Companies have spent $2 trillion on mergers so far this year
Merger mania is back with a vengeance this year. Companies have announced more than $2 trillion in deals so far in 2018.
That’s a record pace for merger activity, topping the deal volume from the first few months of 2007, according to Thomson Reuters. And if this keeps up, merger activity should easily pass the all-time annual record of $4.7 trillion in deals set in 2015.
The acquisitions span the globe — and various industries.
— Health insurer Cigna is buying pharmacy benefits management company Express Scripts for $67 billion.
— Japan’s Takeda is scooping up rival pharmaceutical company Shire for $62 billion.
— German utility E.On announced it would purchase green energy company Innogy for $27 billion.
— Sprint and T-Mobile even finally agreed to a $26 billion merger last month.
— Marathon Petroleum is buying fellow refiner Andeavor for $23 billion.
— Vodafone is acquiring cable assets of Liberty Global in Germany, the Czech Republic, Hungary and Romania for about $22 billion.
— And Keurig Green Mountain took over Dr Pepper Snapple for nearly $20 billion.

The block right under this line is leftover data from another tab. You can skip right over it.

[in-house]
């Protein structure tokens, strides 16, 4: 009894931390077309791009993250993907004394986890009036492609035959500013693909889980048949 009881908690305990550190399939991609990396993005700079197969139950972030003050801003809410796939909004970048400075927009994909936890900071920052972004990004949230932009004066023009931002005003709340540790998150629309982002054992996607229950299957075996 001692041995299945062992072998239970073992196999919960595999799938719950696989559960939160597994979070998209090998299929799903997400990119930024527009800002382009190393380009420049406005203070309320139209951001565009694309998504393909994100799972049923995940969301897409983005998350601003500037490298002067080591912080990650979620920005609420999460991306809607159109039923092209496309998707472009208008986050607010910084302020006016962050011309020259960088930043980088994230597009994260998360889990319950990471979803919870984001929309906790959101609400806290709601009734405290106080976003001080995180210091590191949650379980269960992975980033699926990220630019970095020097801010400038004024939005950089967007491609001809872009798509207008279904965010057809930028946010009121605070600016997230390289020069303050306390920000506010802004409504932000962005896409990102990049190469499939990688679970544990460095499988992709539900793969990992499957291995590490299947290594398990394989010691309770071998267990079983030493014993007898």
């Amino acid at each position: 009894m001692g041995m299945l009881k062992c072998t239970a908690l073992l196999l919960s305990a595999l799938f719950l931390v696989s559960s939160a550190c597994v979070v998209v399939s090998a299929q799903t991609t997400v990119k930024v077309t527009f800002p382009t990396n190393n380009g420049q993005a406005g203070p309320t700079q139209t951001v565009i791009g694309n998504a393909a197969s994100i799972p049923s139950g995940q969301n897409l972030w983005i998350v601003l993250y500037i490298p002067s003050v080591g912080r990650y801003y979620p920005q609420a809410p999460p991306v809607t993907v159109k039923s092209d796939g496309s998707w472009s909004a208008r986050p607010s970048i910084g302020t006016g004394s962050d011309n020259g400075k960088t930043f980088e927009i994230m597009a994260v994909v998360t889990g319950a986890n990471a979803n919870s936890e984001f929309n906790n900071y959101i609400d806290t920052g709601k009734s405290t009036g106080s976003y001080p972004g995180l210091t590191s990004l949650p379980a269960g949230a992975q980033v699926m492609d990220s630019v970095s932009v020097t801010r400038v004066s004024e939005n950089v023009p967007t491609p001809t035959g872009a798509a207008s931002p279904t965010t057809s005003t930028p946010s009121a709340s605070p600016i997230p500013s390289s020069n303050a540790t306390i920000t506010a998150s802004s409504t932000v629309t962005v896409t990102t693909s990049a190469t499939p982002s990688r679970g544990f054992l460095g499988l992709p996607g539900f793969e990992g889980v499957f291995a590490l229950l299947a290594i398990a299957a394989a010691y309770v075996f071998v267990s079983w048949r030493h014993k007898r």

What’s fueling this flurry of mergers?
Big companies have a ton of cash. And many markets around the world remain near record highs despite more volatility in 2018. This combination of healthy balance sheets and strong share prices gives firms the currency they need to pursue acquisitions.
Some experts have argued that the M&A boom is one reason why smaller stocks are outperforming the broader market this year.
Bigger companies recognize that many smaller firms are growing their sales and profits more rapidly, which makes them juicy takeover candidates. And investors seem to be taking bets on who the next M&A candidates might be.
It might not be a bad strategy. According to a recent survey of 400 US CEOs by KPMG, 23% of business leaders said that they expected acquisitions to be one of their key strategies to help boost growth over the next three years.
Whats more, 36% of the CEOs said they had a “high M&A appetite.”
“M&A is all about optimism and confidence. The level of confidence is still strong,” said Dan Tiemann, the national service group leader for deal advisory & strategy at KPMG.
“Despite the daily headlines, CEOs are still hopeful and they know they have to keep growing. You have to keep making bets and they have to pay off,” Tiemann added.
But some fear that protectionist policies in the United States could slow down merger activity, particularly with regards to Chinese and other Asian companies looking at American firms. The Committee on Foreign Investment in the United States has already blocked the purchase of San Diego-based chip giant Qualcomm by Singapore’s Broadcom, for example.
“Technological dominance is likely to be at the center of a new era of intensifying competition between the U.S. and China,” said Richard Turnill. global chief investment strategist with BlackRock, in a report this week.
Turnill expressed concerns about what might happen if the United States continues to block acquisitions of American tech firms by Chinese companies.
“Such actions may intensify and dampen M&A activity,” he wrote.